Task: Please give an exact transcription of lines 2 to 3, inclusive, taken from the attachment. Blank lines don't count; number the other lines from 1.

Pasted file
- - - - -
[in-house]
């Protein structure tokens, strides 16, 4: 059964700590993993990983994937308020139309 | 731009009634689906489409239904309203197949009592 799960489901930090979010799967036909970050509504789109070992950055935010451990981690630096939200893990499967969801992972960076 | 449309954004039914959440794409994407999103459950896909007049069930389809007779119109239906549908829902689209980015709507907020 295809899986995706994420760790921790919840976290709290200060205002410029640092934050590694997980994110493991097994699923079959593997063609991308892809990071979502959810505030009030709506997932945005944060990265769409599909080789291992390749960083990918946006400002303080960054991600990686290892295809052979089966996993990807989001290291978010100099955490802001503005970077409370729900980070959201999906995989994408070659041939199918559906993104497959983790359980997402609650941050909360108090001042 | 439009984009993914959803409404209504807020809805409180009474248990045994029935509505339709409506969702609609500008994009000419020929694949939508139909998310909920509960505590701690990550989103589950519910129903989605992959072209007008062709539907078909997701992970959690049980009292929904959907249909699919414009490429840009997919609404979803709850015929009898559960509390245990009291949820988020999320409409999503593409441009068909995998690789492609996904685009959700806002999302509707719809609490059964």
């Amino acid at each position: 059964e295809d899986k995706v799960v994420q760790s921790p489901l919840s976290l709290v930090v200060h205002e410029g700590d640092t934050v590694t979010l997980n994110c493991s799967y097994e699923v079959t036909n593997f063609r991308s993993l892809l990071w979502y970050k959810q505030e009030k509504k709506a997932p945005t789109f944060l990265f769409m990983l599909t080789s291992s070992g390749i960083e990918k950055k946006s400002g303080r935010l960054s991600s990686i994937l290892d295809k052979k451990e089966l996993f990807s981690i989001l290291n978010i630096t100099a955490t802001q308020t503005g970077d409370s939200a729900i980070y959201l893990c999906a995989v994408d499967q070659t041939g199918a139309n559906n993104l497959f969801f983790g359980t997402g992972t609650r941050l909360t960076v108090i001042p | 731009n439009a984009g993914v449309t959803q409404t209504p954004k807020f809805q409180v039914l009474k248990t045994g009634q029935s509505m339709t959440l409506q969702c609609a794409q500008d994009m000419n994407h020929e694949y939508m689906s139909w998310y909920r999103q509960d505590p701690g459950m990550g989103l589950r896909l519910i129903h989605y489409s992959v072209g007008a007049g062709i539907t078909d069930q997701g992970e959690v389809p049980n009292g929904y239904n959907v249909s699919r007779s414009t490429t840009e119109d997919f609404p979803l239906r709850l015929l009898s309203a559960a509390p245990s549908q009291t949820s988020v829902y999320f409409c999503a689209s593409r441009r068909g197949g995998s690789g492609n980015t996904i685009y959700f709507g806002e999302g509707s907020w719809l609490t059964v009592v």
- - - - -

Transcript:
């Protein structure tokens, strides 16, 4: 059964700590993993990983994937308020139309 | 731009009634689906489409239904309203197949009592 799960489901930090979010799967036909970050509504789109070992950055935010451990981690630096939200893990499967969801992972960076 | 449309954004039914959440794409994407999103459950896909007049069930389809007779119109239906549908829902689209980015709507907020 295809899986995706994420760790921790919840976290709290200060205002410029640092934050590694997980994110493991097994699923079959593997063609991308892809990071979502959810505030009030709506997932945005944060990265769409599909080789291992390749960083990918946006400002303080960054991600990686290892295809052979089966996993990807989001290291978010100099955490802001503005970077409370729900980070959201999906995989994408070659041939199918559906993104497959983790359980997402609650941050909360108090001042 | 439009984009993914959803409404209504807020809805409180009474248990045994029935509505339709409506969702609609500008994009000419020929694949939508139909998310909920509960505590701690990550989103589950519910129903989605992959072209007008062709539907078909997701992970959690049980009292929904959907249909699919414009490429840009997919609404979803709850015929009898559960509390245990009291949820988020999320409409999503593409441009068909995998690789492609996904685009959700806002999302509707719809609490059964």
């Amino acid at each position: 059964e295809d899986k995706v799960v994420q760790s921790p489901l919840s976290l709290v930090v200060h205002e410029g700590d640092t934050v590694t979010l997980n994110c493991s799967y097994e699923v079959t036909n593997f063609r991308s993993l892809l990071w979502y970050k959810q505030e009030k509504k709506a997932p945005t789109f944060l990265f769409m990983l599909t080789s291992s070992g390749i960083e990918k950055k946006s400002g303080r935010l960054s991600s990686i994937l290892d295809k052979k451990e089966l996993f990807s981690i989001l290291n978010i630096t100099a955490t802001q308020t503005g970077d409370s939200a729900i980070y959201l893990c999906a995989v994408d499967q070659t041939g199918a139309n559906n993104l497959f969801f983790g359980t997402g992972t609650r941050l909360t960076v108090i001042p | 731009n439009a984009g993914v449309t959803q409404t209504p954004k807020f809805q409180v039914l009474k248990t045994g009634q029935s509505m339709t959440l409506q969702c609609a794409q500008d994009m000419n994407h020929e694949y939508m689906s139909w998310y909920r999103q509960d505590p701690g459950m990550g989103l589950r896909l519910i129903h989605y489409s992959v072209g007008a007049g062709i539907t078909d069930q997701g992970e959690v389809p049980n009292g929904y239904n959907v249909s699919r007779s414009t490429t840009e119109d997919f609404p979803l239906r709850l015929l009898s309203a559960a509390p245990s549908q009291t949820s988020v829902y999320f409409c999503a689209s593409r441009r068909g197949g995998s690789g492609n980015t996904i685009y959700f709507g806002e999302g509707s907020w719809l609490t059964v009592v």